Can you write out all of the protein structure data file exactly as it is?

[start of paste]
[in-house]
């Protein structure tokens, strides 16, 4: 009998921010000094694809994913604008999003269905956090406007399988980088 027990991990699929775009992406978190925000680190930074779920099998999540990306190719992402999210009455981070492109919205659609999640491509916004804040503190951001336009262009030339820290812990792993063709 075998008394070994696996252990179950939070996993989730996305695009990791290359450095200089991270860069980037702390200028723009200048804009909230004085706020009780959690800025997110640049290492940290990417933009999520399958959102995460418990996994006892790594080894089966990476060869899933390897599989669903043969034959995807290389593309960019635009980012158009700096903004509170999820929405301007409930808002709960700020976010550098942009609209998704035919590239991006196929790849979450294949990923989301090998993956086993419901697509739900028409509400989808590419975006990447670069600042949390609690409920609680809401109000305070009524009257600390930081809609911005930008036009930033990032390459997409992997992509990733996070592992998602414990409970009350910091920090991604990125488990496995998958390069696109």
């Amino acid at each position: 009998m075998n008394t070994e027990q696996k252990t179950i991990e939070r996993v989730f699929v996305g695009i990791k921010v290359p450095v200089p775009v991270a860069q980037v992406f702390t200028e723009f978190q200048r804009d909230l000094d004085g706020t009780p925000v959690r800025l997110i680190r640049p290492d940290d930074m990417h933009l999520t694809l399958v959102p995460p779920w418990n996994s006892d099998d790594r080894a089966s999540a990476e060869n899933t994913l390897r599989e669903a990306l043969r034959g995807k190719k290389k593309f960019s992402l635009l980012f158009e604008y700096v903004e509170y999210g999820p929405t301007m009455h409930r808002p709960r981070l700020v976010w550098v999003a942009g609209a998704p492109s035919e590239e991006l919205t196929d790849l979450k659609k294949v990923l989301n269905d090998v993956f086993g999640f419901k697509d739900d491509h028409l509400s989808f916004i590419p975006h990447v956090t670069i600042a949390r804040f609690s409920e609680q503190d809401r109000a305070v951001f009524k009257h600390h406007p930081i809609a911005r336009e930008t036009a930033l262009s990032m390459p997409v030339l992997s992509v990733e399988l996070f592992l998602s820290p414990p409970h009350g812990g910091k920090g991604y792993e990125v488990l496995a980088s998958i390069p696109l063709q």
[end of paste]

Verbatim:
[in-house]
């Protein structure tokens, strides 16, 4: 009998921010000094694809994913604008999003269905956090406007399988980088 027990991990699929775009992406978190925000680190930074779920099998999540990306190719992402999210009455981070492109919205659609999640491509916004804040503190951001336009262009030339820290812990792993063709 075998008394070994696996252990179950939070996993989730996305695009990791290359450095200089991270860069980037702390200028723009200048804009909230004085706020009780959690800025997110640049290492940290990417933009999520399958959102995460418990996994006892790594080894089966990476060869899933390897599989669903043969034959995807290389593309960019635009980012158009700096903004509170999820929405301007409930808002709960700020976010550098942009609209998704035919590239991006196929790849979450294949990923989301090998993956086993419901697509739900028409509400989808590419975006990447670069600042949390609690409920609680809401109000305070009524009257600390930081809609911005930008036009930033990032390459997409992997992509990733996070592992998602414990409970009350910091920090991604990125488990496995998958390069696109």
């Amino acid at each position: 009998m075998n008394t070994e027990q696996k252990t179950i991990e939070r996993v989730f699929v996305g695009i990791k921010v290359p450095v200089p775009v991270a860069q980037v992406f702390t200028e723009f978190q200048r804009d909230l000094d004085g706020t009780p925000v959690r800025l997110i680190r640049p290492d940290d930074m990417h933009l999520t694809l399958v959102p995460p779920w418990n996994s006892d099998d790594r080894a089966s999540a990476e060869n899933t994913l390897r599989e669903a990306l043969r034959g995807k190719k290389k593309f960019s992402l635009l980012f158009e604008y700096v903004e509170y999210g999820p929405t301007m009455h409930r808002p709960r981070l700020v976010w550098v999003a942009g609209a998704p492109s035919e590239e991006l919205t196929d790849l979450k659609k294949v990923l989301n269905d090998v993956f086993g999640f419901k697509d739900d491509h028409l509400s989808f916004i590419p975006h990447v956090t670069i600042a949390r804040f609690s409920e609680q503190d809401r109000a305070v951001f009524k009257h600390h406007p930081i809609a911005r336009e930008t036009a930033l262009s990032m390459p997409v030339l992997s992509v990733e399988l996070f592992l998602s820290p414990p409970h009350g812990g910091k920090g991604y792993e990125v488990l496995a980088s998958i390069p696109l063709q």